Parents of small children should appreciate this new, 3D printable gadget: It’s a mini sandwich maker, designed by a maker known on MakerBot Thingiverse as “rr2s,” also known as Rudy Ruffel of Caen, France, who identifies himself on the site as an engineer who makes his own printers.
Ruffel regards his mini sandwich maker as a great gift idea and we agree, but we also think its a great device for keeping tiny hands and minds occupied. While preschoolers are not likely 3D printing savvy, there’s no reason why you can’t hold your three-year-old on your lap while you download Ruffel’s Thing Files and then print them on your own home 3D printer. Note that if you don’t have one, you and your budding maker can use a web-based 3D printing service like Shapeways, which will print the objects for you and ship them pretty quickly.
We know kids, so we understand that even something as innocuous as a peanut butter and jelly sandwich can become the subject of a battle of wills if the triangular shapes into which you’ve cut the sandwich don’t mesh with your child’s mutable, moment-to-moment, usually inscrutable aesthetic. “I wanted squares!” rings out as you stand trying to figure out how to make squares of the tiny triangles and wishing fervently you’d paid attention in geometry class all those years ago.
In light of preschool-age unpredictability and parent-child power struggles, Ruffel’s 3D printed mini sandwich makers aren’t just clever, they’re ingenious. Now your budding food artist can call the shots, stamping out his or her own hand-crafted amuse-bouches in the shapes of cylinders, hexagons, squares, ovals, beveled rectangles, and even hearts. Especially hearts.
Ruffel has made his Thing Files available on Thingiverse and has provided numerous photos of the 3D models of his mini sandwich makers. Note that the sandwich templates come in several sizes, so you and your kids can mix things up in that regard as well. He recommends that you use transparent PLA for the bases of the stamps but then, as his photos illustrate, you can choose the colors of PLA that you prefer — or, rather, that your little maker (or makers) prefers.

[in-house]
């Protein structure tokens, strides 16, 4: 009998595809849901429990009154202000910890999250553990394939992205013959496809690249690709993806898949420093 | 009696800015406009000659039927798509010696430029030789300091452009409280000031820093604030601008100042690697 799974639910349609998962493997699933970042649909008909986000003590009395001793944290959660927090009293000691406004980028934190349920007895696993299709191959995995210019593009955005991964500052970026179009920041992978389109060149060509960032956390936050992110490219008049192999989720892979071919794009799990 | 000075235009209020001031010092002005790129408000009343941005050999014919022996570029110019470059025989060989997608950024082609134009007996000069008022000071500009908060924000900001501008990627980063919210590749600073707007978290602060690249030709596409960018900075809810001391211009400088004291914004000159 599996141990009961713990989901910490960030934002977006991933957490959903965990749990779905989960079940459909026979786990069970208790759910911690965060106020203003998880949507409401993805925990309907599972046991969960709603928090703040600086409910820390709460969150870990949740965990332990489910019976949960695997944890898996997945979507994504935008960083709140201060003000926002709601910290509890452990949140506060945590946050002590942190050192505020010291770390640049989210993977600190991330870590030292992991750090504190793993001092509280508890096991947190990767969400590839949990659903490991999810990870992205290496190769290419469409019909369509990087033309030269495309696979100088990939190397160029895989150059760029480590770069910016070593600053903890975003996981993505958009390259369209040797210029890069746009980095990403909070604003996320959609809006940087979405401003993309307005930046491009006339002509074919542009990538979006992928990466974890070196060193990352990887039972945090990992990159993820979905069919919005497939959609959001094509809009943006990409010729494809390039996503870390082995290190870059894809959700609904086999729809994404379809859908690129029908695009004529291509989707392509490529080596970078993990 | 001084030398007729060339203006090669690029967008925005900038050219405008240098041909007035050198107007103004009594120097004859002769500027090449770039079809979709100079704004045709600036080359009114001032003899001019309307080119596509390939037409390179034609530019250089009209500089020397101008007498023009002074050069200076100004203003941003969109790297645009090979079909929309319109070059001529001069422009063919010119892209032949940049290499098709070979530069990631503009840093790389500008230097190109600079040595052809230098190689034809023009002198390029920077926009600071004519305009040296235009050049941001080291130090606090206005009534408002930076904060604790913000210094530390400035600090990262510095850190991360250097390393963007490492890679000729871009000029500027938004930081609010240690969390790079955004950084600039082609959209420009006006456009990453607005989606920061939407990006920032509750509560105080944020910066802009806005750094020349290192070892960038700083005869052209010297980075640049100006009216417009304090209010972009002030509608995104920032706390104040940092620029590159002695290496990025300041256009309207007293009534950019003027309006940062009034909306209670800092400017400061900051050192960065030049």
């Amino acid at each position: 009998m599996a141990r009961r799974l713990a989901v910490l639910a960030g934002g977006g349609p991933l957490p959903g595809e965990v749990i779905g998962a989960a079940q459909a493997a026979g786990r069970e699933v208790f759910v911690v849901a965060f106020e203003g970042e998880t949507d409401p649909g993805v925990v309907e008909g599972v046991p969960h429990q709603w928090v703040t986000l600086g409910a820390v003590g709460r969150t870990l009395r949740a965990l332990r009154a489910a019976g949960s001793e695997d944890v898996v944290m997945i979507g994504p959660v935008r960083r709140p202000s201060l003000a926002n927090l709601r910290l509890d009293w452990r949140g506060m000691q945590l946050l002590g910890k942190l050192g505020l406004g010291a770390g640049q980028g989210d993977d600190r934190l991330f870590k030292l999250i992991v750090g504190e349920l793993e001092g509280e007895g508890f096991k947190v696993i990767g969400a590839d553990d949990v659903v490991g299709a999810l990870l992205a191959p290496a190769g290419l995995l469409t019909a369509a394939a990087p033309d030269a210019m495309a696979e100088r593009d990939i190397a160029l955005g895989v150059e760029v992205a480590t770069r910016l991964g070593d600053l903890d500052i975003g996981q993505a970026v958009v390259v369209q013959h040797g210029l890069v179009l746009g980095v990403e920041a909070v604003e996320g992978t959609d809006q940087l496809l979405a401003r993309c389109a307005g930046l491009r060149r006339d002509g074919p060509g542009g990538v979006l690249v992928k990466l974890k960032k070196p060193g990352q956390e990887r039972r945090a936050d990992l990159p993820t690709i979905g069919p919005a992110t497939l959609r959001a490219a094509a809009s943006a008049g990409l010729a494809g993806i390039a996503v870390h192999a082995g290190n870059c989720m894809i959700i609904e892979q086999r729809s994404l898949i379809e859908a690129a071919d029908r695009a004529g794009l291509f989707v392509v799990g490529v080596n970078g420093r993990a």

Ruffel has provided suggestions for use of the mini sandwich maker, including using them as cookie cutters, which would make for a nice pre-holiday family baking session. Consider these little gadgets nice gift ideas as well, particularly for friends with kids. Note that the eternally unpopular bread crusts are also a non-issue with Ruffel’s sandwich templates.
Would these mini sandwich makers appeal to your mini sandwich maker? Let us know what you think at the Thingiverse 3D Printed Mini Sandwich Maker forum thread over at 3DPB.com.
Subscribe to Our Email Newsletter
Stay up-to-date on all the latest news from the 3D printing industry and recieve information and offers from thrid party vendors.
You May Also Like
Fast and Affordable Metal 3D Printing Service Company: IN3DTEC
Shanghai-based 3D printing service manufacturer IN3DTEC often makes the headlines for its affordable and industrial-grade 3D printing service. Today, IN3DTEC is becoming one of APAC’s biggest metal 3D printing service...
SPEE3D Adds Stainless Steel, Titanium & Nickel Based Carbide 3D Printing
Australian 3D printing firm SPEE3D has introduced a new nozzle which allows the firm’s technology to 3D print in stainless steel, titanium and nickel-based carbides. Nickel-based carbides are high-strength metals,...
On the Ground at Velo3D’s New European Tech Center for Metal 3D Printing
Today, Velo3D (NYSE: VLD) opened a European Technical Center in Augsburg, Germany. The U.S. company has crossed over to Europe, where it can better educate and showcase its capabilities to...
US Army Chooses MELD to 3D Print Metal Military Vehicles
ASTRO America, the American Lightweight Materials Manufacturing Innovation Institute (ALMII), and the United States Army Combat Capabilities Development Command Ground Vehicle Systems Center (DEVCOM GVSC) have partnered to develop a...